It was in the spirit of Swedish ‘jaktvård’ that the association became involved in beaver reintroduction, releasing 7 Norwegian beavers in 1924 in Tärnaån in northern Sweden. Rather than touting human mastery over nature, VLJ advocated stewardship of beavers.

Photo from a article in the VLJ 1925 Årsbok with the caption: “Baptismal officiant on 28 August. One year old beaver released”

A long article by Lennart Wahlberg about the reintroduction begins by listing the “baptism officiant” (dopförrättaren) and “godparents” (faddrar) for each set of beavers. Wahlberg might have been invoking a double meaning since the beavers were also taking their first dip (dopp) in the new waters. The use of these titles signals that the people present at the reintroduction were more than observers—they became the people responsible for the beaver’s future success. Just as a baptismal sponsor agrees to raise a child to know God and the church, these individuals were agreeing to ensure the beavers’ integration into the landscape. Sponsors are not in a position of domination, but rather facilitation and guidance. When Lennart Wahlberg took a trip in 1930 to check up on the beaver colony, an article written by another member of the group referred to the beavers as the “wards” of Wahlberg, who was listed as the “dopförrättaren” in the release of four beavers on 20 July 1924.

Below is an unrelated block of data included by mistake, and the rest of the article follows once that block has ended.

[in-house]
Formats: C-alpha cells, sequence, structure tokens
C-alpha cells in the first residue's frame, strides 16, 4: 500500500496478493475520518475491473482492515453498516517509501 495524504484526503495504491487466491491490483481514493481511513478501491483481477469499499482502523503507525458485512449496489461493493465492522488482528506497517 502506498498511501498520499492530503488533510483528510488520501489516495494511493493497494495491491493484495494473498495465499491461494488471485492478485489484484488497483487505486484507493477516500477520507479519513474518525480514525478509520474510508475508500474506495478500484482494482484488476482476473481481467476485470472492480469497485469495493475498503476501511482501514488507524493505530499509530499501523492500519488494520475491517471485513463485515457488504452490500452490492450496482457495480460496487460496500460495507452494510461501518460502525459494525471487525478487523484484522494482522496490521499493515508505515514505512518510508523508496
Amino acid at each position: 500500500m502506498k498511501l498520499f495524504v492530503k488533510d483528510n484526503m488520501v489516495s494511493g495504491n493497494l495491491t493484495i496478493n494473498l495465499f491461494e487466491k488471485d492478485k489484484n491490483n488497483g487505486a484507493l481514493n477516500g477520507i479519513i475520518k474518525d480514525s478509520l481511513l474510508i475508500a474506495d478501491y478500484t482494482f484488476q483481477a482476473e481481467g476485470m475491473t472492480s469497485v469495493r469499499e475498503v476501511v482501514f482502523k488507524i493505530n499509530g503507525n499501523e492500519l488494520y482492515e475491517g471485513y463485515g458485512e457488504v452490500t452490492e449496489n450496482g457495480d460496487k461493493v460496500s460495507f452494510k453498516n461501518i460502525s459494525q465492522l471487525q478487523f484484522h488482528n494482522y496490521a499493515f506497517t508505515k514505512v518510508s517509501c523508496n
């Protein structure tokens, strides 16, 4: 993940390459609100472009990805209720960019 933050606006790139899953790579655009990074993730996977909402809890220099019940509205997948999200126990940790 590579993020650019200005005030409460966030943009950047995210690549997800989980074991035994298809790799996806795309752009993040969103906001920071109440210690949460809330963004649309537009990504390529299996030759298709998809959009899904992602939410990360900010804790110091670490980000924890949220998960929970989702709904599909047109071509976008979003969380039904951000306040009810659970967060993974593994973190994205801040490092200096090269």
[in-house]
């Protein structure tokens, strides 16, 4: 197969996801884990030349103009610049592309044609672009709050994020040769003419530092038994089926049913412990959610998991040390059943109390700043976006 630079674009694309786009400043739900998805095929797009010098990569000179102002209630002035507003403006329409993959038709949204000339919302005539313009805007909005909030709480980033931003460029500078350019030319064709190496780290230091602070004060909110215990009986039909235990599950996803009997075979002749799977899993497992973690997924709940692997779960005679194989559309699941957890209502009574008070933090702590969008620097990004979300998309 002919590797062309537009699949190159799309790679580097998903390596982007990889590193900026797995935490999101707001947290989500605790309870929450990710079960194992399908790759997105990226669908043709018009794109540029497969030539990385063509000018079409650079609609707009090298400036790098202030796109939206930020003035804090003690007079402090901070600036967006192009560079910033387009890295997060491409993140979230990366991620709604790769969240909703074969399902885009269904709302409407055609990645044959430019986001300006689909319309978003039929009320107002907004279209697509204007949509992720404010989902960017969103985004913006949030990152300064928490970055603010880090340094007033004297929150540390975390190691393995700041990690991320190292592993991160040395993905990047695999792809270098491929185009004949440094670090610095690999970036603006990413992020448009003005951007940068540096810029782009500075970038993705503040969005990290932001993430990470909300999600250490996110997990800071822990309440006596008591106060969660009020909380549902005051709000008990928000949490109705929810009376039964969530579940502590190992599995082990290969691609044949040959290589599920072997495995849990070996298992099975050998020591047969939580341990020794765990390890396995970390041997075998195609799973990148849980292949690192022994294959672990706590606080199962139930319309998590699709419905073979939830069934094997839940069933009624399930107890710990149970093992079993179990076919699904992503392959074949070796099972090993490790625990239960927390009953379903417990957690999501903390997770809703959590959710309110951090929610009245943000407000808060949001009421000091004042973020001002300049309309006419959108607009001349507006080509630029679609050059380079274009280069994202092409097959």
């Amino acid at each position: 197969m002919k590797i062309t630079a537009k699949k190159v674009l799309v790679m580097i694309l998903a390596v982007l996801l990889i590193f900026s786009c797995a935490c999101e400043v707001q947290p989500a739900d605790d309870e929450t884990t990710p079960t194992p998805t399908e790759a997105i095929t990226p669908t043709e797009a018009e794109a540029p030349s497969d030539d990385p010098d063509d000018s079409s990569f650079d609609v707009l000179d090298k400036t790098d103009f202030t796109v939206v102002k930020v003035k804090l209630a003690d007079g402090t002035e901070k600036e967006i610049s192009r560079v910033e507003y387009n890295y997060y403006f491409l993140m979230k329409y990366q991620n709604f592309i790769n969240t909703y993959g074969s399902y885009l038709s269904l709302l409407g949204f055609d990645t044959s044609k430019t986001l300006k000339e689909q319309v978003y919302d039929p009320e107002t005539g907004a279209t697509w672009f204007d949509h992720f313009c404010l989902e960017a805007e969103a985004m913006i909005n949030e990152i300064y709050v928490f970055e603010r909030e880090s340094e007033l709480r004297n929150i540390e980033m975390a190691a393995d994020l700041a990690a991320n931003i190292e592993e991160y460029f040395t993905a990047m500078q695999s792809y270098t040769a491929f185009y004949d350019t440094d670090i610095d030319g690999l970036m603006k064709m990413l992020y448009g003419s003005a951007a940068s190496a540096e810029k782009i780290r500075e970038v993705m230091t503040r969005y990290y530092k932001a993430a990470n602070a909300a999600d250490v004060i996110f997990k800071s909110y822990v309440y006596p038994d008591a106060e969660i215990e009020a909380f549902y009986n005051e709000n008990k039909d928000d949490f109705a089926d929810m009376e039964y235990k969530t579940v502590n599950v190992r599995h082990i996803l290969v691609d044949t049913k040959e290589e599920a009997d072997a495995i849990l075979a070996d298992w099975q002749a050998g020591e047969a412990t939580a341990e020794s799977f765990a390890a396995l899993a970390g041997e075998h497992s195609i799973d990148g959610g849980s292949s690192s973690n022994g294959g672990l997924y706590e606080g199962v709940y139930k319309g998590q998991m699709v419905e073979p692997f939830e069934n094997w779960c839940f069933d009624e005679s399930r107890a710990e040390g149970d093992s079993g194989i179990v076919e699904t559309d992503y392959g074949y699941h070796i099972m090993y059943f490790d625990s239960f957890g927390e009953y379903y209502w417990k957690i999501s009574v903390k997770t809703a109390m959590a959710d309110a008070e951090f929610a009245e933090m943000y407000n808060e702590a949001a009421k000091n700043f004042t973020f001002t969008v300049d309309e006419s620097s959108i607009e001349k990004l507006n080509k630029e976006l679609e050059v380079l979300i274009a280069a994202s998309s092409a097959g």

The VLJ was serious about keeping up their sponsorship. The association maintained a “Beaver fund” on their account books to pay for “beaver watch” of the Tärnaån beavers, and a “Beaver report” was included in every yearbook through 1935. The reports noted where beaver tracks had been spotted, trees downed, lodges constructed, and young observed. The reports noted great anxiety when the beavers could not be located or appeared to have abandoned a given area, and great relief when they were seen again.

Interestingly, the possibility of hunting beavers in Sweden post-reintroduction is never mentioned in VLJ articles. Articles often talk about older beaver hunting techniques and beaver products (meat, skins, and medicine), but authors never propose to reinstitute these. If the idea crossed their minds that beaver hunting could in the future be reinstated in Sweden, it was never said aloud.

What was said was that the hunters associations had a duty to right the wrongs of the past. They did not have in mind “preservation” where nature was left to its own or “conservation” with the idea to shoot later beaver progeny. But neither was their motivation the “desire to hunt” as identified by Dunlap. Instead, these hunters felt they had to nurture nature as a godfather, to watch over the beavers and help them succeed in their new homes because previous hunters had failed to take care of them.